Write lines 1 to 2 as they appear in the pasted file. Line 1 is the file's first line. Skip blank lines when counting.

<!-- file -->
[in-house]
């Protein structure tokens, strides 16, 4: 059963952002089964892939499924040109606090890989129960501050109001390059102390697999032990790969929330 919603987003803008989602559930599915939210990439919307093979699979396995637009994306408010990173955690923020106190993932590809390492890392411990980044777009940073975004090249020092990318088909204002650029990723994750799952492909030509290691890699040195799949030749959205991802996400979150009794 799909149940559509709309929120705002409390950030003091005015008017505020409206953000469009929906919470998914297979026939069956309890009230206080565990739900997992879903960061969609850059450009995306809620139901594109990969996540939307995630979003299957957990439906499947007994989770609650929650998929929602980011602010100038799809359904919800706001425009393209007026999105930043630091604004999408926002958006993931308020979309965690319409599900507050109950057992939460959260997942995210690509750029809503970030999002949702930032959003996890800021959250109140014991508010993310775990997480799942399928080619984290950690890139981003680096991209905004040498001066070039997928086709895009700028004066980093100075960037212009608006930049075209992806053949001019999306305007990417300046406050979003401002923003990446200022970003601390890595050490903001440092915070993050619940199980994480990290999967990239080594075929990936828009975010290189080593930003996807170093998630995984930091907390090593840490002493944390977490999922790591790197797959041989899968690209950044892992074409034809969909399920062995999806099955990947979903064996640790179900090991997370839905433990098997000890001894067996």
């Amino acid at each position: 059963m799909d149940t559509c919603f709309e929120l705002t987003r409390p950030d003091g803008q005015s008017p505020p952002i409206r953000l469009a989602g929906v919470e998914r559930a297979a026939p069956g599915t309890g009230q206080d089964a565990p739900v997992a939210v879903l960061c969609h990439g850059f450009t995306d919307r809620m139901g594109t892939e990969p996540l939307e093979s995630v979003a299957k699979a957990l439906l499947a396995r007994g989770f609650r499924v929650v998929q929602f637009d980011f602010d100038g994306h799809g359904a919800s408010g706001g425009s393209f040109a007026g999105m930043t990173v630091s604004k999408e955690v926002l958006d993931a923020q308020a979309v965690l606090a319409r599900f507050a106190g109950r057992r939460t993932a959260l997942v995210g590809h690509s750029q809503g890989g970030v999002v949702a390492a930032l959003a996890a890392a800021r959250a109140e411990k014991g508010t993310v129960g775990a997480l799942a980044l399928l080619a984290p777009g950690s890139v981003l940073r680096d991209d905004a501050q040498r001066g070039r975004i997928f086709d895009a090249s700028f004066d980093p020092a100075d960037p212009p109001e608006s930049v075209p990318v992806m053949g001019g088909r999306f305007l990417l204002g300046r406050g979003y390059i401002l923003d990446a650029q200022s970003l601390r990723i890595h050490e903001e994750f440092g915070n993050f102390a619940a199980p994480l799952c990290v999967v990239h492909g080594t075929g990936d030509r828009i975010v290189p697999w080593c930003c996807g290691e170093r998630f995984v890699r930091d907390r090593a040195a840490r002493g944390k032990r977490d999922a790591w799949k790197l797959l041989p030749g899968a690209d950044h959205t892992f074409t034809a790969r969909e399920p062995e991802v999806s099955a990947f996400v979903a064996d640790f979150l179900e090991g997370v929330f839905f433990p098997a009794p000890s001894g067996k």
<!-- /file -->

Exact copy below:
[in-house]
């Protein structure tokens, strides 16, 4: 059963952002089964892939499924040109606090890989129960501050109001390059102390697999032990790969929330 919603987003803008989602559930599915939210990439919307093979699979396995637009994306408010990173955690923020106190993932590809390492890392411990980044777009940073975004090249020092990318088909204002650029990723994750799952492909030509290691890699040195799949030749959205991802996400979150009794 799909149940559509709309929120705002409390950030003091005015008017505020409206953000469009929906919470998914297979026939069956309890009230206080565990739900997992879903960061969609850059450009995306809620139901594109990969996540939307995630979003299957957990439906499947007994989770609650929650998929929602980011602010100038799809359904919800706001425009393209007026999105930043630091604004999408926002958006993931308020979309965690319409599900507050109950057992939460959260997942995210690509750029809503970030999002949702930032959003996890800021959250109140014991508010993310775990997480799942399928080619984290950690890139981003680096991209905004040498001066070039997928086709895009700028004066980093100075960037212009608006930049075209992806053949001019999306305007990417300046406050979003401002923003990446200022970003601390890595050490903001440092915070993050619940199980994480990290999967990239080594075929990936828009975010290189080593930003996807170093998630995984930091907390090593840490002493944390977490999922790591790197797959041989899968690209950044892992074409034809969909399920062995999806099955990947979903064996640790179900090991997370839905433990098997000890001894067996």